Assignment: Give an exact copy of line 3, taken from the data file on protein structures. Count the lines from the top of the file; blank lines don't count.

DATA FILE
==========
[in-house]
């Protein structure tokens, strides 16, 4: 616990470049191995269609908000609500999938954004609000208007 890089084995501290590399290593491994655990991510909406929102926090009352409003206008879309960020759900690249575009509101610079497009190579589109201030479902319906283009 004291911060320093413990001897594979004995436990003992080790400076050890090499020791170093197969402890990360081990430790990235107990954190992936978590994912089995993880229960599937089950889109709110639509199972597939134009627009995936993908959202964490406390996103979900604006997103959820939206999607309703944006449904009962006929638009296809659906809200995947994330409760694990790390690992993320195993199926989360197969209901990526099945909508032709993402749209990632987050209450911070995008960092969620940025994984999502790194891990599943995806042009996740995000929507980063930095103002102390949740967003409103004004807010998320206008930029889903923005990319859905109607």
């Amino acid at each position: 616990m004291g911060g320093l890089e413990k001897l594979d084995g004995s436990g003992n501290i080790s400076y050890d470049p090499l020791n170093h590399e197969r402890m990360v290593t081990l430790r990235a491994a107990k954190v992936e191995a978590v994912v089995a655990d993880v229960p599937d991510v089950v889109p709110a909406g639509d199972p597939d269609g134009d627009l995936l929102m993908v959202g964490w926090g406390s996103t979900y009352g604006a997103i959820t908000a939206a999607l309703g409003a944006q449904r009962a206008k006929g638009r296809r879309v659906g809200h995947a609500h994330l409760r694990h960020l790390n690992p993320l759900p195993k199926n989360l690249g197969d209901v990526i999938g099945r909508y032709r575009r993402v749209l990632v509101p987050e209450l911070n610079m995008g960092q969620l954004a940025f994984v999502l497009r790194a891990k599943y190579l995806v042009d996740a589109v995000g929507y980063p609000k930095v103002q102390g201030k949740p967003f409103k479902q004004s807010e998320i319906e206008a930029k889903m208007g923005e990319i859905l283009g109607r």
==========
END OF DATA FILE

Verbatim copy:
């Amino acid at each position: 616990m004291g911060g320093l890089e413990k001897l594979d084995g004995s436990g003992n501290i080790s400076y050890d470049p090499l020791n170093h590399e197969r402890m990360v290593t081990l430790r990235a491994a107990k954190v992936e191995a978590v994912v089995a655990d993880v229960p599937d991510v089950v889109p709110a909406g639509d199972p597939d269609g134009d627009l995936l929102m993908v959202g964490w926090g406390s996103t979900y009352g604006a997103i959820t908000a939206a999607l309703g409003a944006q449904r009962a206008k006929g638009r296809r879309v659906g809200h995947a609500h994330l409760r694990h960020l790390n690992p993320l759900p195993k199926n989360l690249g197969d209901v990526i999938g099945r909508y032709r575009r993402v749209l990632v509101p987050e209450l911070n610079m995008g960092q969620l954004a940025f994984v999502l497009r790194a891990k599943y190579l995806v042009d996740a589109v995000g929507y980063p609000k930095v103002q102390g201030k949740p967003f409103k479902q004004s807010e998320i319906e206008a930029k889903m208007g923005e990319i859905l283009g109607r």